MA Health Care Penalty Falls Short of Expectations

November 26, 2007 ( - Only about 500 Massachusetts companies out of the tens of thousands covered by the state's new health insurance mandate will pay a penalty rather than offer insurance to some of their workers, the state reported last week.

According to the Boston Globe, to enforce the law, the state required about 62,000 companies with eight or more employees to report by November 15 whether they met the requirements of the new mandate. Nearly 44,000 filed and more than half were too small to face the coverage requirement while 518 agreed to pay the penalty of $295 per worker.

While it is good news that the majority of firms are complying with the mandate, it means the state will collect only about $5 million in penalties, far less than the $24 million budgeted, which could result in another financial shortfall for health care reform, the Globe said. The state based its budget estimate on a survey of employers from 2005.

Some health care advocates say the numbers mean too many companies were let off the hook. Rules issued by officials when implementing the mandate excuse companies from a $295 annual per-worker fee if at least 25% of employees sign up for coverage (See New Bay State Rules Would Excuse Most Cos. from Per-Worker Health Coverage Fee ).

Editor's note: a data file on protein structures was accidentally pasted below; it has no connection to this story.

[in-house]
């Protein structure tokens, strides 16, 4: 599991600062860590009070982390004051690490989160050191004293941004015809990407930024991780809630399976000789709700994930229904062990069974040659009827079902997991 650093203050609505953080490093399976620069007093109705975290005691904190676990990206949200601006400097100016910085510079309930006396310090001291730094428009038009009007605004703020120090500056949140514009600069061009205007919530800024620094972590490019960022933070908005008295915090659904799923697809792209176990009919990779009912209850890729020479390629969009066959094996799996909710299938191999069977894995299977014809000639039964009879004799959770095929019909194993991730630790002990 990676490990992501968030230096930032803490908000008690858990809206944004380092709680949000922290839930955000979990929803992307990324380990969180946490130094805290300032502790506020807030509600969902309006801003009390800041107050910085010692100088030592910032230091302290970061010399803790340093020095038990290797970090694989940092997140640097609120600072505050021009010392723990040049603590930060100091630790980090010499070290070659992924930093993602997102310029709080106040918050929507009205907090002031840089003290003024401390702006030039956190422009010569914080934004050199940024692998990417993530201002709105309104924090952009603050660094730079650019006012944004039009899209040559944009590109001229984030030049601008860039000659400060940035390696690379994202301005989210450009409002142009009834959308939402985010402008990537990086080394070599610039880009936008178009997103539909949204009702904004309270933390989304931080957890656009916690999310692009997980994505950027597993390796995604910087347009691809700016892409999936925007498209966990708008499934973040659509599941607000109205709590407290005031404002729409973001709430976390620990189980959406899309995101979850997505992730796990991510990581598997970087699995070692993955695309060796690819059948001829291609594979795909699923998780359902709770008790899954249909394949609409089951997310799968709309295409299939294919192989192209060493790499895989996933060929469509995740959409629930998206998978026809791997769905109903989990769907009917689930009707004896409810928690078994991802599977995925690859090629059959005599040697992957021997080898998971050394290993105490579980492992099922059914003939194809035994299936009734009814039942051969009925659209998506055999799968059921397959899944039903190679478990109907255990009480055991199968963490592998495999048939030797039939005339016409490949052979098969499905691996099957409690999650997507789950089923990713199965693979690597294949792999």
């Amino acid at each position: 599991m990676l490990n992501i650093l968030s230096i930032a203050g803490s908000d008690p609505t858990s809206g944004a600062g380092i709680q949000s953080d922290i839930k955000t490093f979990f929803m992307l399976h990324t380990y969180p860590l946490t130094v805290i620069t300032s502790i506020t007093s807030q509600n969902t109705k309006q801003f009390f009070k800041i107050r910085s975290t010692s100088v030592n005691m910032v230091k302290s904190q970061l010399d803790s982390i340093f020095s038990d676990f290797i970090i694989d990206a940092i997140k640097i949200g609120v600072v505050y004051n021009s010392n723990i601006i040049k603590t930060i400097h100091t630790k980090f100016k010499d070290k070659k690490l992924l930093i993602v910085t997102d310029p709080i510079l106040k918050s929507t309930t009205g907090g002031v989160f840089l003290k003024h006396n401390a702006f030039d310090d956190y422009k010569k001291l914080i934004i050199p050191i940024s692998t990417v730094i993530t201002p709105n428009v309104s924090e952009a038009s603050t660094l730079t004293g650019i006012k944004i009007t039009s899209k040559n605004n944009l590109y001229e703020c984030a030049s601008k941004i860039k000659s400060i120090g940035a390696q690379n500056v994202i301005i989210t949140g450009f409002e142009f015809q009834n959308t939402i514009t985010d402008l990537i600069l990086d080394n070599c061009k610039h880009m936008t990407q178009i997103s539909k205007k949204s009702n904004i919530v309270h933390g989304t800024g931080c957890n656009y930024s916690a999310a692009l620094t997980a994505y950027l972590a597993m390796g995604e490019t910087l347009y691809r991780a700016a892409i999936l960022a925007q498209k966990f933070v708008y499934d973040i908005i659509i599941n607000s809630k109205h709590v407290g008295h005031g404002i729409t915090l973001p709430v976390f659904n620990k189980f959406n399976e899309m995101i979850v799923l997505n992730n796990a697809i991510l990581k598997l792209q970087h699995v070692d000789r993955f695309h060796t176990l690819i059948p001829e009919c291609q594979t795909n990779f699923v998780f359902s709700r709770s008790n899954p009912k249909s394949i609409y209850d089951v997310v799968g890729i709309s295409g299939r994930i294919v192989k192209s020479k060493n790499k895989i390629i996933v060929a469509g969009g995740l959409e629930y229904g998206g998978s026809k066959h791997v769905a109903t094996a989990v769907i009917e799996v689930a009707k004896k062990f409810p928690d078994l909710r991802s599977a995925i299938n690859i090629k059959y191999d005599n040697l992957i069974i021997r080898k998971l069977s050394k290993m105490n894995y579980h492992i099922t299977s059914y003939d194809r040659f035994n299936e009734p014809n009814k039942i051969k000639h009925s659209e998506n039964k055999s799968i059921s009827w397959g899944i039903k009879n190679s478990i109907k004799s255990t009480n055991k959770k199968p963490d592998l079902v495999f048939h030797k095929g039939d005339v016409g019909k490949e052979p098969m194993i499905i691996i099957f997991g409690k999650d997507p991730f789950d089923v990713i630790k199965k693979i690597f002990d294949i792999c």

When the bill was signed, the Legislature estimated that the “fair share” penalty on businesses would bring in $45 million last year and another $36 million this fiscal year, but the state did not collect any money last year, and the administration of Governor Deval Patrick downgraded the revenue estimate to $24 million for this year, according to the Globe.

The amount is a small part of the expected $1.8 billion annual cost of the insurance initiative, but other strains on the budget exist. Enrollment in the state-subsidized insurance plan could cost $147 million more this year than expected, and the federal government has proposed rules that could cut more than $100 million from the state Medicaid program, another important component of financing the insurance initiative, the news report said.

The Patrick administration declined to discuss how it might make up the shortfall. “It’s still early,” said Sarah Iselin, state commissioner of healthcare finance and policy, in the news report. “This is all preliminary.”

Iselin said the state will send reminder notices to more than 18,000 employers who have not reported their insurance status. If they still do not reply they will be fined as if they were not providing any insurance. Iselin said she expects many will be exempt from the requirement because they have fewer than 11 employees.